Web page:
William Sinclair Manson

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Scottish Architecture. / Writings · 19 January 2024

Scottish Architecture. Auldbar Castle.

One home that was arguably grander than most is the Clan’s historic seat of Auldbar Castle in Brechin, Angus, a stately 4-storey tower house originally built for the Crammond family in the 13th century.

Although we know little about its architecture and structure for certain, it is likely that it would have been built to an L-plan, literally in the shape of an L, as was typical for Scottish castles of the time. This allowed for more complex and expansive buildings than the previously popular simple square tower design. What’s more, the L plan allowed the entrance door to be defended, as the adjacent walls provided cover from any outside attack. We’re sure this was a highly desirable feature for the scrappy Youngs!

Pp Aldbar Castle Past

In 1670, Auldbar caught the eye of the ambitious clan, and they decided to sell their land in Easter Seaton in order to purchase it. They remained there until 1743, when a strange tragedy struck.

It is said that the last Young to live at Auldbar was engaged to be married to a young woman from the local village and had fallen deeply in love. The girl was eager to mark the occasion of her wedding with appropriate respect and splendour, so bought a gift to present to the local parish. However, perhaps her excitement somewhat clouded her judgement, as she made the unusual choice of purchasing a mortcloth, a piece of fabric that would ordinarily be draped over the coffin ceremoniously during a funeral. The story goes that the cloth, along with her wedding dress, was sent from Edinburgh to Auldbar, where her husband-to-be received the package. On opening it, Young assumed the worse, presuming his young fiancée to be dead, and fled to a nearby river, throwing himself in as a result of his devastation. On hearing the news of his death, the young woman was also overcome with heartbreak, and committed suicide to escape the shame of her mistake. In the end, the gift she had intended to mark the start of her new married life was used at the tragic joint funeral of the ill-fated couple.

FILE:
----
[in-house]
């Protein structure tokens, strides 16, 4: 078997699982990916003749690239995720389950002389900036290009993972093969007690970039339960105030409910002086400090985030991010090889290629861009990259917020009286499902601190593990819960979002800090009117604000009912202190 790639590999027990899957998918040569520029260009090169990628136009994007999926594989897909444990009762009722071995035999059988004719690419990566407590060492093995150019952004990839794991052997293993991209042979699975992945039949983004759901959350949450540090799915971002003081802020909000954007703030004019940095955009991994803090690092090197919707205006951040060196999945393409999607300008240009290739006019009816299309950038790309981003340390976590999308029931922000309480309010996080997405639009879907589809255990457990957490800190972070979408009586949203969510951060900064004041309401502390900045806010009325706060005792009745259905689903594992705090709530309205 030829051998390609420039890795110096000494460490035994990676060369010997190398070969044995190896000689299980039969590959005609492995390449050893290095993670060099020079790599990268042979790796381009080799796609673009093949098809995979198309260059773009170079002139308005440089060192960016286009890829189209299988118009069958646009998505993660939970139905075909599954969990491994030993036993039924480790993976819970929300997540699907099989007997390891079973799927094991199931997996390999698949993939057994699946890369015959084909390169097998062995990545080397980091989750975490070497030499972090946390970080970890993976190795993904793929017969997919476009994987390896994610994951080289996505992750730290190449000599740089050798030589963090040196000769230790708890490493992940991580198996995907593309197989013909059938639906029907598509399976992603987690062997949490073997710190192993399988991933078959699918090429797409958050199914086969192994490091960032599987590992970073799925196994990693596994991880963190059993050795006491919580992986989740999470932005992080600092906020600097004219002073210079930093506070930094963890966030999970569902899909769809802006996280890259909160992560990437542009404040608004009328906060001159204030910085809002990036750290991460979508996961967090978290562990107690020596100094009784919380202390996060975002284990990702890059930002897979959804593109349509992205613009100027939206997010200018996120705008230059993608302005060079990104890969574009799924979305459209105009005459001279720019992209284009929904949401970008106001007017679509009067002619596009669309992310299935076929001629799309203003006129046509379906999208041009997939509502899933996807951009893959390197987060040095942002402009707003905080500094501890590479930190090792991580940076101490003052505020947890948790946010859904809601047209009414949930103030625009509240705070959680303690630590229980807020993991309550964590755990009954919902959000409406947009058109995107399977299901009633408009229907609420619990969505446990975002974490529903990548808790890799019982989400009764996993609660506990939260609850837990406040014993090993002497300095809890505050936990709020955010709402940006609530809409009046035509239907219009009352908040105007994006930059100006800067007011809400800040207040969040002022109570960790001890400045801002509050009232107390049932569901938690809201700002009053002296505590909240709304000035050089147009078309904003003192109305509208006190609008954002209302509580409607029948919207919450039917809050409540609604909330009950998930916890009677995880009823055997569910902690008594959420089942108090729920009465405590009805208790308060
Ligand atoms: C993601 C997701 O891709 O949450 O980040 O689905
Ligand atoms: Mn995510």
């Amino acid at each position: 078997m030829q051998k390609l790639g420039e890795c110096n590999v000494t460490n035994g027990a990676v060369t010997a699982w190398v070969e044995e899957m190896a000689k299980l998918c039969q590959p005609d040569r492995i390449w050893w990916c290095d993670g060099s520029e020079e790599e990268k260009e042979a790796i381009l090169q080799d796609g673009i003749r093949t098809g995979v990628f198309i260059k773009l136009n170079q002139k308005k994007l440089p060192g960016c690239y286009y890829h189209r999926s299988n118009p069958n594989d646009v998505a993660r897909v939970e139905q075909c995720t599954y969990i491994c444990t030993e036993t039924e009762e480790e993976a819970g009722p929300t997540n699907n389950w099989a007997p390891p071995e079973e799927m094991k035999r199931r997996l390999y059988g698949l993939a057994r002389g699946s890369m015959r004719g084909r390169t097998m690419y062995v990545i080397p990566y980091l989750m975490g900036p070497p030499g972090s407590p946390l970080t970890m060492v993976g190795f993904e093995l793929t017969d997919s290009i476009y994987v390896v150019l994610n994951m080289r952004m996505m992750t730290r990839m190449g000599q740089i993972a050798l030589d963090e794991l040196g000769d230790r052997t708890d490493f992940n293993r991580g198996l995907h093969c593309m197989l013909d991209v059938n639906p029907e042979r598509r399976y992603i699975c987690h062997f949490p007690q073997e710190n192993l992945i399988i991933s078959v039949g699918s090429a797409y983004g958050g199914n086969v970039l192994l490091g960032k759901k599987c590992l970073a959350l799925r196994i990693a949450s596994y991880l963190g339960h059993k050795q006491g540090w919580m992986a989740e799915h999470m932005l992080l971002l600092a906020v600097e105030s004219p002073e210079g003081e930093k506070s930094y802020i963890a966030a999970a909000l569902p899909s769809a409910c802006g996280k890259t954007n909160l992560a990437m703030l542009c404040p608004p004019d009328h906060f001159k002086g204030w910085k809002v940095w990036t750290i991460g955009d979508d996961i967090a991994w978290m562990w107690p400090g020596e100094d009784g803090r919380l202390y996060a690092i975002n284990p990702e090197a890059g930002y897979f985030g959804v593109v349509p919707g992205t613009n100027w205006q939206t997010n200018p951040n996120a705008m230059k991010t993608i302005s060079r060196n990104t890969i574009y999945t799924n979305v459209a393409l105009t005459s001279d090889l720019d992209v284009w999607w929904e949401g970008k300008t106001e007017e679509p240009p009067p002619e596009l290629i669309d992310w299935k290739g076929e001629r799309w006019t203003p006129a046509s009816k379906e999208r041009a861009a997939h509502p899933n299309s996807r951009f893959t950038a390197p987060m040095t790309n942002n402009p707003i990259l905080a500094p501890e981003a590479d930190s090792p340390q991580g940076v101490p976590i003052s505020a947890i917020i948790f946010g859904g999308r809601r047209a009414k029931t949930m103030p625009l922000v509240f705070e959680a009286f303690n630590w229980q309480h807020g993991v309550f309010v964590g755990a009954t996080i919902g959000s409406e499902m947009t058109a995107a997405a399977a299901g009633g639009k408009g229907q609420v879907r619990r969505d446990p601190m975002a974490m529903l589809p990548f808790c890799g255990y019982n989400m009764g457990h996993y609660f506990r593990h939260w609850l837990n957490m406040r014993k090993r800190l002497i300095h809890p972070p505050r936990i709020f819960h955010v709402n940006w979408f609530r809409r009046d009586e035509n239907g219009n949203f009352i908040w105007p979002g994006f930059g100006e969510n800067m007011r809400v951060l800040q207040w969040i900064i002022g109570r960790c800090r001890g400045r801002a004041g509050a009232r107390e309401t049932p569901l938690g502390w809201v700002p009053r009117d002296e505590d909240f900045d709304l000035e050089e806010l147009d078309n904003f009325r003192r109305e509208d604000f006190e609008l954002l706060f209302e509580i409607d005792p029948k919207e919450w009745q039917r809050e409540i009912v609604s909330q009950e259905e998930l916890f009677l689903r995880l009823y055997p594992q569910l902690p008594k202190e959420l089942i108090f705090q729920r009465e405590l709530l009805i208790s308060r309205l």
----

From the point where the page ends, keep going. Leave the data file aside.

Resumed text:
After this grisly event, the Young family supposedly couldn’t bear to stay at Auldbar, so they sold the castle to William Chalmers of Hazlehead, managing to at least keep it somewhat in the family, as William was married to a member of the Young Clan.


Sadly, the castle suffered the same fate as many grand, stately homes following World War II, and was left to descend into ruin and disrepair until it was eventually demolished by a fire in 1965. However, a grave slab from the castle’s chapel dating back to the 1200s is now displayed at the National Museum of Scotland in Edinburgh! We think it is a small blessing that even a tiny fraction of this once great estate remains for the public of today to witness.

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